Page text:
The spinner calf matched my pace and twirled in harmony. When I broke through the water to take a breath, so did the calf

Take a trip to Hawaii and you could be treated to one of the best diving experiences of all time, says freediver Chantae Reden 

“Stop swimming. I think we should let them come to us,” said Steffen, my freediving partner.

A pod of at least 30 spinner dolphins entered Honaunau Bay in Kona, Hawaii. A group of snorkellers followed them, trying to catch a closer glimpse of the dolphins before they disappeared under the deep turquoise water. I halted my fins and let my body relax. The dolphins swam further away.

It’s against human instinct to stop chasing after what we want. What if the dolphins didn’t come back?

Honaunau Bay, part of the Pu’uhonua O Honaunau National Historical Park, is known as the City of Refuge to Hawaiians, as it once was a safe space for those who broke sacred laws, called kapu. Breaking kapu nearly always meant death — unless the criminal could escape to safety at a sacred site like Pu’uhonua O Honaunau. Here, every sin could be forgiven. Today, a temple housing the bones of former Hawaiian chiefs stands as a national monument symbolizing a tumultuous past and a peaceful future.

The spinner dolphins that live along the coastal water of Hawaii find Honaunau Bay to be a refuge of their own. Nearly every morning, the pod enters the bay and swims laps around the black lava rock edge. The bay has depths of nearly 90 meters, and you can find the word “ALOHA” spelled out in concrete bricks on the sandy bottom, welcoming you there.

On my way to the middle of the bay, I saw schools of yellow tang amongst the coral reef, white-tip reef sharks, eels, sea turtles, and a handful of humuhumunukunukuapua’a (the Hawaiian state trigger fish).

Spinner dolphins get their name from the signature spins that they do in the air. The dolphins dive deep, then swim toward the surface at a high speed and launch themselves into the air, completing up to five rotations. They’re the ocean’s best acrobats.

Steffen and I treaded water and watched the snorkellers swim to the outer edge of the bay and start to play an aquatic game of whack-a-mole. The dorsal fins popped up in one place, and the snorkellers scrambled to get there. A few seconds later, the dorsal fins popped up elsewhere and the snorkellers darted back.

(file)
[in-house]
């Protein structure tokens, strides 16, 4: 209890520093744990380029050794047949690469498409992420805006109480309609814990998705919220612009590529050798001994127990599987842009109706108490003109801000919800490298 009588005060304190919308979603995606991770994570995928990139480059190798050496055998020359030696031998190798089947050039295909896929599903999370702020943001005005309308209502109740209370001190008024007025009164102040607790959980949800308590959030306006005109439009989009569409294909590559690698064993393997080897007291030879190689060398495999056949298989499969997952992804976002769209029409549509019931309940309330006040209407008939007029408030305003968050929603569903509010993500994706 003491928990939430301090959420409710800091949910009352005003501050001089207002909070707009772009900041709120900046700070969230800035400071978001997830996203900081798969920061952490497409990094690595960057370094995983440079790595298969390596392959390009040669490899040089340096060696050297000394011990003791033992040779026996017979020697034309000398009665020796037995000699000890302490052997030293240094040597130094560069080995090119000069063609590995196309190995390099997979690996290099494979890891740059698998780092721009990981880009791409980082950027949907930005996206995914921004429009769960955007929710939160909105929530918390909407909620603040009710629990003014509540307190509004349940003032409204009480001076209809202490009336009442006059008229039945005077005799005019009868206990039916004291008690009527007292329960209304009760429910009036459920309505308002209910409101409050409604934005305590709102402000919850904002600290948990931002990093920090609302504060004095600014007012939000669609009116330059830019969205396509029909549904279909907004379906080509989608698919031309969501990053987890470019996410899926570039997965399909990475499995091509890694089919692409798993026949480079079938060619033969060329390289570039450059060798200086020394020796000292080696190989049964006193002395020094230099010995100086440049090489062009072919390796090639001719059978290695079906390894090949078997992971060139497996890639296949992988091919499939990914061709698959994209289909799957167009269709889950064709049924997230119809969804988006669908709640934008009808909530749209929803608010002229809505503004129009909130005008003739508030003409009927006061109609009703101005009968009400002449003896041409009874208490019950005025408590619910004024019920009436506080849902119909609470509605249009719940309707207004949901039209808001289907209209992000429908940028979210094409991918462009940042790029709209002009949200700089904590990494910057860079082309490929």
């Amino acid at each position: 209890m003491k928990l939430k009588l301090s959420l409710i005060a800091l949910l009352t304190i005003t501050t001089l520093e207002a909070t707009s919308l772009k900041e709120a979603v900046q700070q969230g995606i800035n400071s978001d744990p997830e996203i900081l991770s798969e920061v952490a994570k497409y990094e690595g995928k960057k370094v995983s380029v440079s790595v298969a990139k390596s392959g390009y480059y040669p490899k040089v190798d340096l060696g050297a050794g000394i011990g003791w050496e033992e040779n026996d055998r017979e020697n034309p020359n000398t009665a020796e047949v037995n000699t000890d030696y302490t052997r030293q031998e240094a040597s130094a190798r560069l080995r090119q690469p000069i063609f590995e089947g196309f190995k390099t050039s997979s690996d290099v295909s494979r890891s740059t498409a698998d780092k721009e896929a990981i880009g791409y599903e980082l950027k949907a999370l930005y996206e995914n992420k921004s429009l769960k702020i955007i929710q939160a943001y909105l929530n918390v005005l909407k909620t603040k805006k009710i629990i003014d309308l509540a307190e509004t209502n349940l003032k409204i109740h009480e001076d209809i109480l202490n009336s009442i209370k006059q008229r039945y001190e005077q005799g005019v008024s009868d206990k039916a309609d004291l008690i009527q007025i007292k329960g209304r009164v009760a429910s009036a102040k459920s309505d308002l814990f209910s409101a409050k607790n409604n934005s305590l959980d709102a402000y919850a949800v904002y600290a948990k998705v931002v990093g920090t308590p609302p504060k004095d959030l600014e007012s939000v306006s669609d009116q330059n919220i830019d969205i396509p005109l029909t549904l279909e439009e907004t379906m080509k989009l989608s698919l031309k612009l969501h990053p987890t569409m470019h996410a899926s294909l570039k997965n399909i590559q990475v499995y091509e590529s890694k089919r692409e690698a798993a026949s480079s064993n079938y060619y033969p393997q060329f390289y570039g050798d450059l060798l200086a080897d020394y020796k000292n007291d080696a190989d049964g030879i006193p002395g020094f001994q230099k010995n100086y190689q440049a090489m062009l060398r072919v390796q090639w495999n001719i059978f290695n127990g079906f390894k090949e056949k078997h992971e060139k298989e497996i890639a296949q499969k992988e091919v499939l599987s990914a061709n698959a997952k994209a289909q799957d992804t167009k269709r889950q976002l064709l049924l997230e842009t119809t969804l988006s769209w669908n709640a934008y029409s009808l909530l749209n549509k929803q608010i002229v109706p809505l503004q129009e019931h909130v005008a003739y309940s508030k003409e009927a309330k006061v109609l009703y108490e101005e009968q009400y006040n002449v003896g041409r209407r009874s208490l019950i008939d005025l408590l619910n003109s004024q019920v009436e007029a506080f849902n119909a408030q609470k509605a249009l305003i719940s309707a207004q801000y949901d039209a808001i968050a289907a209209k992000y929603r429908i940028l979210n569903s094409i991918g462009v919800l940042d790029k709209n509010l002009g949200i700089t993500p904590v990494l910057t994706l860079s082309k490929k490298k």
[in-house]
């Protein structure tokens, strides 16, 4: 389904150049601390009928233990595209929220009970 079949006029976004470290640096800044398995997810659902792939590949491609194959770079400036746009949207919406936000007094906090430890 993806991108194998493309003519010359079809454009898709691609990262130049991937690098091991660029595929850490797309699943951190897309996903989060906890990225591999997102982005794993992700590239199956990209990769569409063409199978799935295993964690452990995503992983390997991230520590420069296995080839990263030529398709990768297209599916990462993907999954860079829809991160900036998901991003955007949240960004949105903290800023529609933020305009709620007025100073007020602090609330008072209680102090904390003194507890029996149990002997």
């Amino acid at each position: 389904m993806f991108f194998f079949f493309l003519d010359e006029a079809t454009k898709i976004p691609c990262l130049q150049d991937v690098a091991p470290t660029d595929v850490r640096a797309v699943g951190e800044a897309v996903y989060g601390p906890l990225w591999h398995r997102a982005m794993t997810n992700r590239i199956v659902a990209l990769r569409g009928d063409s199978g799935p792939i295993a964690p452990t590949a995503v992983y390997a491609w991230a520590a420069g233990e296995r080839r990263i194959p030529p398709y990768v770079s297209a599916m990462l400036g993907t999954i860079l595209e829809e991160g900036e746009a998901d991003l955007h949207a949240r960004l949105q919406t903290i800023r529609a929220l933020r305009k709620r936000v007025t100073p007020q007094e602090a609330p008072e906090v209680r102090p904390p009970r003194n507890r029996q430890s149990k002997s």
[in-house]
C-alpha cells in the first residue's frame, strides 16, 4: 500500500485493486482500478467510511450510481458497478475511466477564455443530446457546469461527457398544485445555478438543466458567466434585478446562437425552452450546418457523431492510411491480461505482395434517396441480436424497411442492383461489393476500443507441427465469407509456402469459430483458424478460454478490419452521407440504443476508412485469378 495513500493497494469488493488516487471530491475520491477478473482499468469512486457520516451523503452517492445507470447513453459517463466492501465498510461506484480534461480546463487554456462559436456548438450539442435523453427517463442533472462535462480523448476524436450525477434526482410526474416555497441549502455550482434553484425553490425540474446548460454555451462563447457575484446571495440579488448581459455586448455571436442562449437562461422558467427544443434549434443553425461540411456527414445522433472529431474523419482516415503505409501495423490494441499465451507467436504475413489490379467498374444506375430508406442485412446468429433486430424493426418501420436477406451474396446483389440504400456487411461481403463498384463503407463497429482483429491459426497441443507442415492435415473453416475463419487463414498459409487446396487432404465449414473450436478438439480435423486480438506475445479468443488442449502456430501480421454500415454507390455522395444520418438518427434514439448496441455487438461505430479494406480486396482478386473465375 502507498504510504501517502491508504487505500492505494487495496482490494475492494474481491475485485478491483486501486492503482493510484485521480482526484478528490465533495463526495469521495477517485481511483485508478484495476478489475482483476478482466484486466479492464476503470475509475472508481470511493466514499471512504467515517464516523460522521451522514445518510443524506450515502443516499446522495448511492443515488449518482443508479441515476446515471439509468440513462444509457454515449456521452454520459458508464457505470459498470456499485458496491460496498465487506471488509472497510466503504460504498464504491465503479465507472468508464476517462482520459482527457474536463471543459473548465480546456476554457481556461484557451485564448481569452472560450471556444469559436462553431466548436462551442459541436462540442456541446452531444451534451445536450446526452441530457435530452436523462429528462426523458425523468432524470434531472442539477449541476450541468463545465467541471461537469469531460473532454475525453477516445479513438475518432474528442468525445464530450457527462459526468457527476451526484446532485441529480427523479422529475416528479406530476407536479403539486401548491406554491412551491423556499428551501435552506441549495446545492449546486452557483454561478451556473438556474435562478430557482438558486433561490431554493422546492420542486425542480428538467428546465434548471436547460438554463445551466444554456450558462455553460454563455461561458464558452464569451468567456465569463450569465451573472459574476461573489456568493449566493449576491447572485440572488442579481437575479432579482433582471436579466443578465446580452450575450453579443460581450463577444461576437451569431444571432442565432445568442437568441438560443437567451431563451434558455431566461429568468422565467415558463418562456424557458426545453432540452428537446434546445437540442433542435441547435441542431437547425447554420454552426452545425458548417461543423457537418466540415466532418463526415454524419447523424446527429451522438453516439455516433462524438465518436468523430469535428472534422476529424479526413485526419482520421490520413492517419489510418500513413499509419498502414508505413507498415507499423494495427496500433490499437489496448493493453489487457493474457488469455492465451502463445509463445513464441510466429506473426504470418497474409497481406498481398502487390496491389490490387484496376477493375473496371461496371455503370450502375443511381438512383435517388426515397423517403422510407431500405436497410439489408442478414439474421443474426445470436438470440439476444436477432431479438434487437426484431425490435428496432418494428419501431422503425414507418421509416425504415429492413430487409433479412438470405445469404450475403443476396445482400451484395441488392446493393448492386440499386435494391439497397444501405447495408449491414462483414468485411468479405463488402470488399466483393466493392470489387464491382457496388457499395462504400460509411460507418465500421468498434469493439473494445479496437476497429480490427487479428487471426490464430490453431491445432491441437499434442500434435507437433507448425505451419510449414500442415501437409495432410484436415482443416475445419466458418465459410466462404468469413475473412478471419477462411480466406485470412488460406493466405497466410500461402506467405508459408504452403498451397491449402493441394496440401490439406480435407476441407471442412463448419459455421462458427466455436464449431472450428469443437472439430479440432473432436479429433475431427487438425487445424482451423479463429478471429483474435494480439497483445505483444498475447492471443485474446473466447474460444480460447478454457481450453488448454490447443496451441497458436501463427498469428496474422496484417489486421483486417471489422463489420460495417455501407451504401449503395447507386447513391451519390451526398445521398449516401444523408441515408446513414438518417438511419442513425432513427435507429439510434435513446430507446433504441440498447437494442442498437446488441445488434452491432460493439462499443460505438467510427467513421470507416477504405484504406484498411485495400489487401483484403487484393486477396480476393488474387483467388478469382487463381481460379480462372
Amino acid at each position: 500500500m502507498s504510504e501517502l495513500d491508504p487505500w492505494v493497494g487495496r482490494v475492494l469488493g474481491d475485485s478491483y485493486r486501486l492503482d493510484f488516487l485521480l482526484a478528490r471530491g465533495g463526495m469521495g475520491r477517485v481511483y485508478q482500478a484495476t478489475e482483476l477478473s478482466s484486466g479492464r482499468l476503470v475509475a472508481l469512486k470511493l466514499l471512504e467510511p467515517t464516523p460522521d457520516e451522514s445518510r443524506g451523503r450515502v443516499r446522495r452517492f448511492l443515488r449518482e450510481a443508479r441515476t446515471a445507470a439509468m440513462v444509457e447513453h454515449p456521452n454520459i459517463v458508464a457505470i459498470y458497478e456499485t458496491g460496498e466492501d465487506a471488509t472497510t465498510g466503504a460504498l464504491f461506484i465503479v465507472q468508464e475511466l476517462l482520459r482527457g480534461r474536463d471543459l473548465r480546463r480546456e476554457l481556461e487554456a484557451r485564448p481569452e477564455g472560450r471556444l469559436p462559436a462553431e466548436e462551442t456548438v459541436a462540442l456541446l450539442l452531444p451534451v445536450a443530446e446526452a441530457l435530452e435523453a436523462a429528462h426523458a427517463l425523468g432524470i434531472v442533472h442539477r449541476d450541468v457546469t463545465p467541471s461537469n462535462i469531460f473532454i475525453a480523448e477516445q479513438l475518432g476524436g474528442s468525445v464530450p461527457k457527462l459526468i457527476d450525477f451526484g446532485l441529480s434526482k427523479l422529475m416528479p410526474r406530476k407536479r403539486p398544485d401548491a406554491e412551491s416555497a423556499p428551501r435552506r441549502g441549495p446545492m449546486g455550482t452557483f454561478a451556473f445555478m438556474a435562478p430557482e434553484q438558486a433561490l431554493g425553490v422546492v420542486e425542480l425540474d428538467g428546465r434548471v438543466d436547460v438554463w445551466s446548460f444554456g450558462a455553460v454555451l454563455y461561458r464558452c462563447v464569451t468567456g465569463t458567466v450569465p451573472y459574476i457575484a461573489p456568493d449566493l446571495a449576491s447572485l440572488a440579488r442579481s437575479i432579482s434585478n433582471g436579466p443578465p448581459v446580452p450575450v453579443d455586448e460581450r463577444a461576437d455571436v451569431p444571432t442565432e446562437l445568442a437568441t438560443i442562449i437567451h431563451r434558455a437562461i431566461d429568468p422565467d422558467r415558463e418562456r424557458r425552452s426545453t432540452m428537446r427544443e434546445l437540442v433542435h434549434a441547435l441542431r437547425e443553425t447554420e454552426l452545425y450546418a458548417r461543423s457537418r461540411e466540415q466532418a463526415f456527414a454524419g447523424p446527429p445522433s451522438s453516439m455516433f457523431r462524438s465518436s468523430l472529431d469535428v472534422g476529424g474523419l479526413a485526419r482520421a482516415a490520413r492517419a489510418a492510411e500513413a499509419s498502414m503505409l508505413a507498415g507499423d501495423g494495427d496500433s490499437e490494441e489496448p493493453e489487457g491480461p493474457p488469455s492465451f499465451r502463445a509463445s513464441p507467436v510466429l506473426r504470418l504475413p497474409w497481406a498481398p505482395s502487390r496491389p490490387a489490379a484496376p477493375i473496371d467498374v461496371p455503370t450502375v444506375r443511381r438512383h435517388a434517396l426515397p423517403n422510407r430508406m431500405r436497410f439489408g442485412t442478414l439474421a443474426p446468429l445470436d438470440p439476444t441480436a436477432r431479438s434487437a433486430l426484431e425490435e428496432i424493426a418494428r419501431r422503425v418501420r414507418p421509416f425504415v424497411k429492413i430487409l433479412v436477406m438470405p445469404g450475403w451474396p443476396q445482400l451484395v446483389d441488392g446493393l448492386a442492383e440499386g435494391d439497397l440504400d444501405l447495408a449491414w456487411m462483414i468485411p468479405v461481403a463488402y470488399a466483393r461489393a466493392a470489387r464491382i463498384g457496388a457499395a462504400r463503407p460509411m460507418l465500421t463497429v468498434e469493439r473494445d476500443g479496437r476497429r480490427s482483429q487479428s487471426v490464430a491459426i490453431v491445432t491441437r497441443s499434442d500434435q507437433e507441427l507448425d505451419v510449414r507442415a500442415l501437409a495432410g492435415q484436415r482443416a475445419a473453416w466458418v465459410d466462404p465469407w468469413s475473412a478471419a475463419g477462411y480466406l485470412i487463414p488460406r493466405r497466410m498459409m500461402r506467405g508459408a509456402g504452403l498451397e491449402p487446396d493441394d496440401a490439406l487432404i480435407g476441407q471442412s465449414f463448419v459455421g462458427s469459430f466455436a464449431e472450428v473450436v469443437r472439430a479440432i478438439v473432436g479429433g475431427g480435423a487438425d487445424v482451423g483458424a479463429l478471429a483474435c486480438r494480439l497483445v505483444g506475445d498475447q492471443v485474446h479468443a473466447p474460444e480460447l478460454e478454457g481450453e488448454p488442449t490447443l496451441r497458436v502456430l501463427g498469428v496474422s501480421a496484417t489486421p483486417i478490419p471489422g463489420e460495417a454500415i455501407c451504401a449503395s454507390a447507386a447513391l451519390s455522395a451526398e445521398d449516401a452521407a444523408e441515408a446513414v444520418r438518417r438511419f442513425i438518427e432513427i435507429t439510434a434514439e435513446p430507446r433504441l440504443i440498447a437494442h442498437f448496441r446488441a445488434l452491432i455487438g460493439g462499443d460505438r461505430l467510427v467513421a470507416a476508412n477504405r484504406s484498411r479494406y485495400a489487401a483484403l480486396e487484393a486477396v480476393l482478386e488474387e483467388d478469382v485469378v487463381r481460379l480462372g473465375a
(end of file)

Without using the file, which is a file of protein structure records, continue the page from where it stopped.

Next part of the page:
After witnessing this, it was obvious that the dolphins had little interest in changing their course to satiate our desire of seeing them from closer perspective. I felt guilty for wanting to join in on the melee.

“I think if we swim down to 15 meters and wait, the dolphins will be curious about us,” Steffen said before taking a deep breath and diving. His theory came from an experience the day before, where he’d reached a depth of 30 meters. On his ascent, three dolphins corkscrewed around his body like a triage of ballet dancers. Now we wanted to investigate whether this was a once-in-a-lifetime encounter, or a strategy for truly connecting with the dolphins.

On my way to the middle of the bay, I saw schools of yellow tang amongst the coral reef, white-tip reef sharks, eels, sea turtles, and a handful of humuhumunukunukuapua’a (the Hawaiian state trigger fish).

Spinner dolphins get their name from the signature spins that they do in the air. The dolphins dive deep, then swim toward the surface at a high speed and launch themselves into the air, completing up to five rotations. They’re the ocean’s best acrobats.

Steffen and I treaded water and watched the snorkellers swim to the outer edge of the bay and start to play an aquatic game of whack-a-mole. The dorsal fins popped up in one place, and the snorkellers scrambled to get there. A few seconds later, the dorsal fins popped up elsewhere and the snorkelers darted back.